This 'Suicide Squad' Spoiler Was Revealed Early

by Anna Klassen

In 1960, Alfred Hitchcock was no nervous that audience members would spoil the plot details of Psycho, that he crafted a special video informing movie goers of proper etiquette about how to view the film. The "special presentation policy" included a strict rule that no one would be admitted into the theater after the film started, and a police officer was even hired at theaters showing the film to enforce this rule. Audience members were also strongly urged, from a recording by Hitchcock himself, not to spoil the contents of the film to those who hadn't seen it. But that was more than 55 years ago, and in 2016's world of social media interconnectivity, spoilers spread like wildfire.

And unfortunately, on the Toronto set of Suicide Squad, one of the film's bigger secrets was spoiled almost immediately. Spoilers ahead. While the cast and crew were able to shoot many crucial scenes on stages built inside enclosed stages, certain scenes had to be filmed on real streets. And when the Squad took to a blocked off street to film, fans swarmed the surrounding areas and quickly saw the film's big secret: The Batmobile. And you can't have a Batmobile without Batman.

"I was a little disappointed," Jay Hernandez, who plays El Diablo in the film, says of the bat-tastic reveal. "But that's the state of our time, media in general. Everybody has the ability to film anything or record audio at any moment. Everybody has a cell phone, so it's ubiquitous. It's unavoidable," he reasons.And while their sets may have strict no cell phone policies, the public streets are a whole other beast. "When you're out in the street, you're exposed. I didn't like that story plot points were kind of being revealed," he says of fans figuring out that Batman would be included in the film. "But in a way, it was like a good thing because it got people talking about it and getting excited about it."But once word got out that the Batmobile was roaming the streets of Toronto, the crowds surrounding their filming location quickly become unmanageable. According to the film's unit rep, on the second night of filming with the iconic car, fans lined the streets with their families, lawn chairs, and generally set up camp. "There were so many people on the street. It was just kind of crazy. Families were driving from like two hours away to set up shop and like, you know, eat sandwiches," Hernandez says.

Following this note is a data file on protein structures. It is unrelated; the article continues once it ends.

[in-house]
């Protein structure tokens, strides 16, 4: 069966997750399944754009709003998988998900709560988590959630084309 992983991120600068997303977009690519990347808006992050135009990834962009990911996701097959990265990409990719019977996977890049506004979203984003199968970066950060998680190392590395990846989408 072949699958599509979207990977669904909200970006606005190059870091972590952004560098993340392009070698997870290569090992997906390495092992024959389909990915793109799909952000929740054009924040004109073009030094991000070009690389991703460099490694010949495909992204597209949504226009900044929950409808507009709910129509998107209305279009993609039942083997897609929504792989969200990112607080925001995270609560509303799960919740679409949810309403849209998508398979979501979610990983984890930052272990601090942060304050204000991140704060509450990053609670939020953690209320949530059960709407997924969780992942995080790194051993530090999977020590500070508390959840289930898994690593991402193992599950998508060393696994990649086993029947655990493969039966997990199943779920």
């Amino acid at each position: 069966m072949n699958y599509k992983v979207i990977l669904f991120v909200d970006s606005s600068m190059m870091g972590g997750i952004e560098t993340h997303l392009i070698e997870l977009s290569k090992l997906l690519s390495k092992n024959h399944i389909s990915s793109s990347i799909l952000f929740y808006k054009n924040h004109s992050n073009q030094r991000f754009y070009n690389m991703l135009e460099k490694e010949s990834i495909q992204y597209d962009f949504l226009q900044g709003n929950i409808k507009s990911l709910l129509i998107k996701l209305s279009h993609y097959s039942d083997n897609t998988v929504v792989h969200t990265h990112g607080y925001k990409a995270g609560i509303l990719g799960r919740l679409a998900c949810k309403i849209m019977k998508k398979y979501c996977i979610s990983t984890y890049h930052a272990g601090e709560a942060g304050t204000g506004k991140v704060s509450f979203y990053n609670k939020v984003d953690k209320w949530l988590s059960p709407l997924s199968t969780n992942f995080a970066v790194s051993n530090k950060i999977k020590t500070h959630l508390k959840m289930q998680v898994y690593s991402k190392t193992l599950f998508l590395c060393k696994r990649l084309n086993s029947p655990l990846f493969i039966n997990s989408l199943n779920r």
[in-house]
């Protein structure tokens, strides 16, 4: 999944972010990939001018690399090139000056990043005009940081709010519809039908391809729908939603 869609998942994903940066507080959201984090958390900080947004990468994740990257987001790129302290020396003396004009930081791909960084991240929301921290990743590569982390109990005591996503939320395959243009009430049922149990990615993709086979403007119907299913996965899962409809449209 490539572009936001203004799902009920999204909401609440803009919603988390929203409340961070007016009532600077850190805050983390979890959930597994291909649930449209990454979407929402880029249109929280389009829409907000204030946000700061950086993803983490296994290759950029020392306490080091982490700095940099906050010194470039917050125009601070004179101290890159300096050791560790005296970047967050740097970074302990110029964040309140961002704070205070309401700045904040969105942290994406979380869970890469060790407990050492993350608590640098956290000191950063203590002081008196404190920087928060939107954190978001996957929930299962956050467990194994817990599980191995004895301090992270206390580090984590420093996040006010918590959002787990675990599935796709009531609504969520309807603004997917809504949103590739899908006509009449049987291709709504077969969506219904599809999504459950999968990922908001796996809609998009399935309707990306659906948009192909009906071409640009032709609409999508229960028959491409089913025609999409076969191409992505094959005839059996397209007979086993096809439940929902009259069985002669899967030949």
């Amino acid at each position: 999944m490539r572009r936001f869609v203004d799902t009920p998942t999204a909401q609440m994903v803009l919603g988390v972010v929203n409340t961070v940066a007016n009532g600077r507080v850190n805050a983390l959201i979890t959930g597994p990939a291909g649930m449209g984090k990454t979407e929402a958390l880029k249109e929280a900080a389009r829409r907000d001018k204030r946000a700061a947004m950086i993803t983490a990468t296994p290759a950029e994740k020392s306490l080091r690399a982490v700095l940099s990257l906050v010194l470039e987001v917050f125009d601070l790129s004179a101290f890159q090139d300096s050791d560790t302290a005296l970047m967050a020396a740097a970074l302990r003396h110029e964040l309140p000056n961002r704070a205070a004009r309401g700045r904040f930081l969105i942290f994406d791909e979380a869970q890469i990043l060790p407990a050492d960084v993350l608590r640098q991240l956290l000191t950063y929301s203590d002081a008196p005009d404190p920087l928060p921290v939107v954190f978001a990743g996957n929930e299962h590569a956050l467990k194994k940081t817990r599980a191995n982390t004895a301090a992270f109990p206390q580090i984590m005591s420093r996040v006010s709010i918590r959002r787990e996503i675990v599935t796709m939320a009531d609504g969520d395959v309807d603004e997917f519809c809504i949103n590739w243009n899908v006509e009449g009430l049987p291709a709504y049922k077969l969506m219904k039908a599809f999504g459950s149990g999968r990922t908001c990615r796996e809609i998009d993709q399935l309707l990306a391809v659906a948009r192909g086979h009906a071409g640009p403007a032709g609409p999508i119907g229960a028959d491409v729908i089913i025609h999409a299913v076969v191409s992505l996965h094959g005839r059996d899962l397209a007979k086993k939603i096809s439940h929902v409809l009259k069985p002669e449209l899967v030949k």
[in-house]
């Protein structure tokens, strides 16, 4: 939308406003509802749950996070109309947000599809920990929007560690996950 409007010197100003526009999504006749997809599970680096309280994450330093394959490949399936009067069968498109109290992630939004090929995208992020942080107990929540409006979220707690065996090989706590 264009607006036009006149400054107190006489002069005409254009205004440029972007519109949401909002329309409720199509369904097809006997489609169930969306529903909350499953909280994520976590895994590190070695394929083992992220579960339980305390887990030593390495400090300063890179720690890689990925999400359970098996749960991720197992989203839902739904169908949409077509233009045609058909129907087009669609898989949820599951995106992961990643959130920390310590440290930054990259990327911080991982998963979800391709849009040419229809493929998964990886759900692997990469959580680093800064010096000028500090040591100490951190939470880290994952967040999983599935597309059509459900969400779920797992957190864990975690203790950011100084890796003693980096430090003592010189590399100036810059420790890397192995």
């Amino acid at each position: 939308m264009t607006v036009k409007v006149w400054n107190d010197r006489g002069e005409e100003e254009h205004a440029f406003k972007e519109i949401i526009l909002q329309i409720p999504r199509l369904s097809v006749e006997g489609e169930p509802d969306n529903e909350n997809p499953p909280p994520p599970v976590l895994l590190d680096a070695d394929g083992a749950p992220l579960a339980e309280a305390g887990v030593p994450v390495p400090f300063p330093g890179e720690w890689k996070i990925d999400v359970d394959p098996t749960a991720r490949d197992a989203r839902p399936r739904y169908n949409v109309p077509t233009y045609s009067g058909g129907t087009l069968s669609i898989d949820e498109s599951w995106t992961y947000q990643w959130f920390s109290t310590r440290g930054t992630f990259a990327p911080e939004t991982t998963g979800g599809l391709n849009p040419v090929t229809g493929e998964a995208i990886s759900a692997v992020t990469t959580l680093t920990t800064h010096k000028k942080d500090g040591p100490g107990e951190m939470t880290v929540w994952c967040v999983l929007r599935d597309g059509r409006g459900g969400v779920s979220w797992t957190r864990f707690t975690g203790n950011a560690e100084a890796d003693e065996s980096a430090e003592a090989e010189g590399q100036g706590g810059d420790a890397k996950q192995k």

But this made filming the scenes unsafe, and the unit rep had to walk up and down the streets with a police officer and ask fans to please go home. She made these fans a compelling offer, though. She said she would drive the Batmobile up and down the street so fans could take photos up close, if they'd go home afterwards. Luckily, it worked, and the Squad could finally shoot the scenes. "So they paraded the Batmobile down the street so everybody could get their moment, get their shot," Hernandez says. "We literally got to do our first shot that night at 1:30 in the morning," the unit rep adds.

For those who weren't on the Toronto set a year ago when the film was shooting, Suicide Squad hits theaters August 5. Images: Warner Bros.; Giphy; Giphy